JpGU-AGU Joint Meeting 2017

Presentation information

[JJ] Poster

S (Solid Earth Sciences) » S-SS Seismology

[S-SS17] [JJ] Fault Rheology and Earthquake Physics

Sun. May 21, 2017 5:15 PM - 6:30 PM Poster Hall (International Exhibition Hall HALL7)

[SSS17-P12] Response of Transmitted-wave Amplitude to a Biaxial Compressive Experiment

*Miyuu Uemura1, Yoshihiro Ito2, Kazuaki Ohta2, Ikuo Katayama3 (1.Kyoto University, 2.Disaster Prevention Research Institute, Kyoto University, 3.Hiroshima University)

Keywords:biaxial compressive test, slow slip

Active and passive seismic monitoring approaches, such as active seismic survey and seismic interferometry, for phenomena on subducting plate interfaces, especially slow earthquakes, are one of technically feasible ways to measure strain accumulation and release in subduction zones. A laboratory experiment is one of the effective approaches to unravel the mechanism. Some previous studies, reporting on laboratory experiments using rocks, have described results on the response of amplitude and velocity reductions to failure occurrence (e.g., Lockner et al., 1977; Yoshimitsu et al., 2009). Additionally, some previous studies, which imitated slow slip events in the laboratory setting, have reported on velocity reductions before and after a slow stick-slip event (Nagata et al., 2008; Scuderi et al., 2016). Here we show a response of amplitude in transmitted waves to the occurrence of slow slip in a biaxial compressive experiment.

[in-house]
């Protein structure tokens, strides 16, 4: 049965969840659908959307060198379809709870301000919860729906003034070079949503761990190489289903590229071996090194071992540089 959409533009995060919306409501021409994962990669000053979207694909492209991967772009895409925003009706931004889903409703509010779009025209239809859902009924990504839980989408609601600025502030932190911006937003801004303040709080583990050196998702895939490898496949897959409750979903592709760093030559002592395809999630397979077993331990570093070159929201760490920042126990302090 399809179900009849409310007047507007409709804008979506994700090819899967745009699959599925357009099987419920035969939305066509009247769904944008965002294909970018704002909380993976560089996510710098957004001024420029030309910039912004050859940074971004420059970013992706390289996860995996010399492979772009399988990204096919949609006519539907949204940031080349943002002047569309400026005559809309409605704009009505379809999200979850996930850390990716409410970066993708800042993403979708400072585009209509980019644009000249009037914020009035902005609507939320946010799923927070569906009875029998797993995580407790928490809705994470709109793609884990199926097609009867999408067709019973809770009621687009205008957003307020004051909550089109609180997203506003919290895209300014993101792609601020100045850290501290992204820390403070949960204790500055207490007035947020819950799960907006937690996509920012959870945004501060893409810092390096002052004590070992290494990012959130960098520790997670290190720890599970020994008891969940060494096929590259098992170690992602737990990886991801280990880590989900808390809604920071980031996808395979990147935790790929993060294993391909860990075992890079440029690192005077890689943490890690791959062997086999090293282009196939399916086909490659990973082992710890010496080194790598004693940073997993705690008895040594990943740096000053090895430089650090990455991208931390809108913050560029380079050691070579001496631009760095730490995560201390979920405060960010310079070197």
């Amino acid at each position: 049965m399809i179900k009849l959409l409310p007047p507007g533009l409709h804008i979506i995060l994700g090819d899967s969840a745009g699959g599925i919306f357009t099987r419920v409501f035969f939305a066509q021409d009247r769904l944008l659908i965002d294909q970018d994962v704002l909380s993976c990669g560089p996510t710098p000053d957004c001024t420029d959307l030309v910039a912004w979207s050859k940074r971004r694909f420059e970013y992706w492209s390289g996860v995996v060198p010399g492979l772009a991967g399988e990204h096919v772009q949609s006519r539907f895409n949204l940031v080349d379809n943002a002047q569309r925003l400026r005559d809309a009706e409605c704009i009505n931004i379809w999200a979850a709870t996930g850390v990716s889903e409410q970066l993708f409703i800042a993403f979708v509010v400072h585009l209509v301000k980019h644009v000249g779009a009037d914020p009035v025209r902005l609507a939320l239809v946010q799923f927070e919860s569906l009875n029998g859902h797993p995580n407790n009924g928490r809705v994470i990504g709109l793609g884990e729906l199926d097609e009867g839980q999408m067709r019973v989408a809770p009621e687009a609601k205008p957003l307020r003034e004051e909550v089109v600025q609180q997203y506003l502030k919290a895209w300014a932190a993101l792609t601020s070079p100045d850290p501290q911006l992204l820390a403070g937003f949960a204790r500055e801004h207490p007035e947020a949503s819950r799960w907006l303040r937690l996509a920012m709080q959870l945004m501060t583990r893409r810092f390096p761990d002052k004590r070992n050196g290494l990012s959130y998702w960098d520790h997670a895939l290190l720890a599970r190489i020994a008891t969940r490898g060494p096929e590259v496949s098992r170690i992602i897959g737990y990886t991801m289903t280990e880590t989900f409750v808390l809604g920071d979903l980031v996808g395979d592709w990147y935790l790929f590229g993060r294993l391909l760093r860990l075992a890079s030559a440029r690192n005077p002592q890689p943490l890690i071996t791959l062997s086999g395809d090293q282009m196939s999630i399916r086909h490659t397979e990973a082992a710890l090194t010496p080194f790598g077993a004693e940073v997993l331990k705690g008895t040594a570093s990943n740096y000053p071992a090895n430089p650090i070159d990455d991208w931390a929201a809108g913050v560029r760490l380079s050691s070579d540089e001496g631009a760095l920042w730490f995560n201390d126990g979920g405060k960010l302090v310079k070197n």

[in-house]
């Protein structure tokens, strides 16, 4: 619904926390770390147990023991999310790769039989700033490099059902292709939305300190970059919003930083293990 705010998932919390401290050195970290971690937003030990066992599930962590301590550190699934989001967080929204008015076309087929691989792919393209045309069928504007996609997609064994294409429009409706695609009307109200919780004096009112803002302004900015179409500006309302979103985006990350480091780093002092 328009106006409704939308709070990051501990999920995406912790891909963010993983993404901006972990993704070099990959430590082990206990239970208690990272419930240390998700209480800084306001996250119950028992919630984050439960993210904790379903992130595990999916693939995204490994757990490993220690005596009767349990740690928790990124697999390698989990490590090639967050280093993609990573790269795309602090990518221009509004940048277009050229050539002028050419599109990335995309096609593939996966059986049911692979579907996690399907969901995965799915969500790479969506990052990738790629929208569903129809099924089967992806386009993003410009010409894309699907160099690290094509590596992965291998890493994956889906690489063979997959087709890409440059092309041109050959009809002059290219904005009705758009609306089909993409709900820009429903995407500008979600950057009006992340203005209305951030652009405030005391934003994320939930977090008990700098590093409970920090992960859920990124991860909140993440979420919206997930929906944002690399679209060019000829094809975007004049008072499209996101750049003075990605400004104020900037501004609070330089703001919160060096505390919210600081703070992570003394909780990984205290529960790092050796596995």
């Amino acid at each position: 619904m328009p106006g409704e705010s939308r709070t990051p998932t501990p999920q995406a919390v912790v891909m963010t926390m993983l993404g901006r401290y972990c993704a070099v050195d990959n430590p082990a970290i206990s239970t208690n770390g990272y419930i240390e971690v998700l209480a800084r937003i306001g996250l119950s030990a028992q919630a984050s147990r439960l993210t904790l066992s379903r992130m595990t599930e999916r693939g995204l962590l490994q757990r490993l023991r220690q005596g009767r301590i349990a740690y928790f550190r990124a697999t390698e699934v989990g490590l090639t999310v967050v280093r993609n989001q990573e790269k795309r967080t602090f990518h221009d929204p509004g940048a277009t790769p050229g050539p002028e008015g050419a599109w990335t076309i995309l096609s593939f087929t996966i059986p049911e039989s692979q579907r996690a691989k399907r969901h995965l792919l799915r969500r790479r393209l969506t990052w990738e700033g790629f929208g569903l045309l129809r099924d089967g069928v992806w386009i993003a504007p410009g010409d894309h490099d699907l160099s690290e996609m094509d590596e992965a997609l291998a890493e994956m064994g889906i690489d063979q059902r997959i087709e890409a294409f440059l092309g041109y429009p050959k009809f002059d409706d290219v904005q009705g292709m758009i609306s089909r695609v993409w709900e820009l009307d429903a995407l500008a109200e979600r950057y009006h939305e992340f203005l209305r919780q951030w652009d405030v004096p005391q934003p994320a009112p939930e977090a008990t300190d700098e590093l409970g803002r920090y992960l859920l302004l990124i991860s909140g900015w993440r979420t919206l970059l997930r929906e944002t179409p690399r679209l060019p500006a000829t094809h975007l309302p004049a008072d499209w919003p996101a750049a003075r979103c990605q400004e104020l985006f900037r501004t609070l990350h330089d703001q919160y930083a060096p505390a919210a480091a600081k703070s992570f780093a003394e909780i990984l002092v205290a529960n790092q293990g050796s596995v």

We used three stainless steel blocks (a center block and side blocks) and held Ca- montmorillonite powder as simulated fault gauge between each of the center blocks and the side one. We used piezoelectric elements as transmitters, putting them on the center block, while putting three receivers on the side blocks, which are aligned along the loading direction and placed at an interval of 10 mm. We ran a series of slide-hold-slide experiments. In the initial run, the center block slid first at 1.5 μm/s for 5 mm, and the block was then held stationary for 1000 s. In the second run and the third run, the block was held stationary for ~3600s and ~32500s on second and third runs, respectively. The sliding was resumed with the same velocity and the same displacement as the first run. After the third hold, the sliding was continued with the same velocity until reaching 2mm of displacement, thus achieving 17 mm displacement in total. We recorded the transmitted waveforms for every 1mm displacement during the sliding period, and every 100 seconds during the holding period, as well as just before and after the holding period.
The preliminary results show that the transmitted-wave amplitude recovered in accordance with the logarithm of the elapsed time during the hold, and that the rate of amplitude reduction is on average about ~10% just after holding periods at all the receivers. The recovery and reduction of amplitude observed for the transmitted waves could be due to change of frictional contact on interface due to the occurrence of sliding.